A documentary titled “Geldof in Africa” (from which a book was published) depicted the pop star waltzing around Ethiopia in a hat and scruffy clothes, mouthing banalities about “Africa” and “modernity” having encroached on the continent. The fact that two rock stars are at the forefront of these campaigns is the clearest sign, if any were needed, of the poverty of genuine leadership on these issues.
Geldof incensed his fellow campaigners by arrogantly awarding the Gleneagles summit “10 out of 10” on aid, “8 out of 10” on debt, and “a serious and excellent result on trade”, before dismissing critics as a “disgrace”.
Spewing ignorant hyperbole, the Irish singer more recently declared that Gleneagles had “helped pave the way for a new world order.” The fanciful claims of this musical Pinocchio, however, clearly belong more in the realm of fairytale.
As the Ebola crisis unfolded in Liberia, Sierra Leone, and Guinea last year, Geldof recorded “Band Aid 30” for yet another cause, singing that “there is no peace and joy in West Africa”.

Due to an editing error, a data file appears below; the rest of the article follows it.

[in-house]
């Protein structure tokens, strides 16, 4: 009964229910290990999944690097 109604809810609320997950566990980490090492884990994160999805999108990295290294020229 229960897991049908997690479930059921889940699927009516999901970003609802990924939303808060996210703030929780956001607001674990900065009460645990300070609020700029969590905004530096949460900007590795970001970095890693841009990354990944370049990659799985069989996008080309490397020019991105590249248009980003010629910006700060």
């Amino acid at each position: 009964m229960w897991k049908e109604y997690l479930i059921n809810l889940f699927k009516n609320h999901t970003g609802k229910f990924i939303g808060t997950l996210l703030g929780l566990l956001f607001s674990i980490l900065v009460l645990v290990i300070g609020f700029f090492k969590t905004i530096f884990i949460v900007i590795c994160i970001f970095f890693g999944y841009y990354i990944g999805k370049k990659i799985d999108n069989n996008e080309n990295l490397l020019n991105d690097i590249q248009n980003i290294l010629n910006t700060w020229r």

Amid the new missionary age spawned by “Live Aid”, it is important to remember that Africa is a diverse continent of 55 countries that has made progress in several areas largely through its own exertions.
Africans have calmed long-running conflicts in Angola, Ethiopia, Liberia and Sierra Leone, though other brushfires remain; civil society activists have courageously fought for democratic freedoms in Benin, Zambia, Egypt, Tunisia, and Burkina Faso; ruling parties have been voted out of office in Ghana, Senegal, Côte d’Ivoire, Kenya, and Nigeria.
Africa’s Diaspora now contributes $60 billion annually to their home countries which is more than the continent receives in foreign aid; and Africa’s youthful population of one billion consumers will provide an important future market, as the massive growth of the lucrative cell-phone industry has demonstrated.
Africa certainly needs to seek partners in a globalised world, but it may be time to light a bonfire of vanities for the celebrity-missionaries who want to save us from ourselves. •Dr Adebajo is Executive Director of the Centre for Conflict Resolution, Cape Town, South Africa.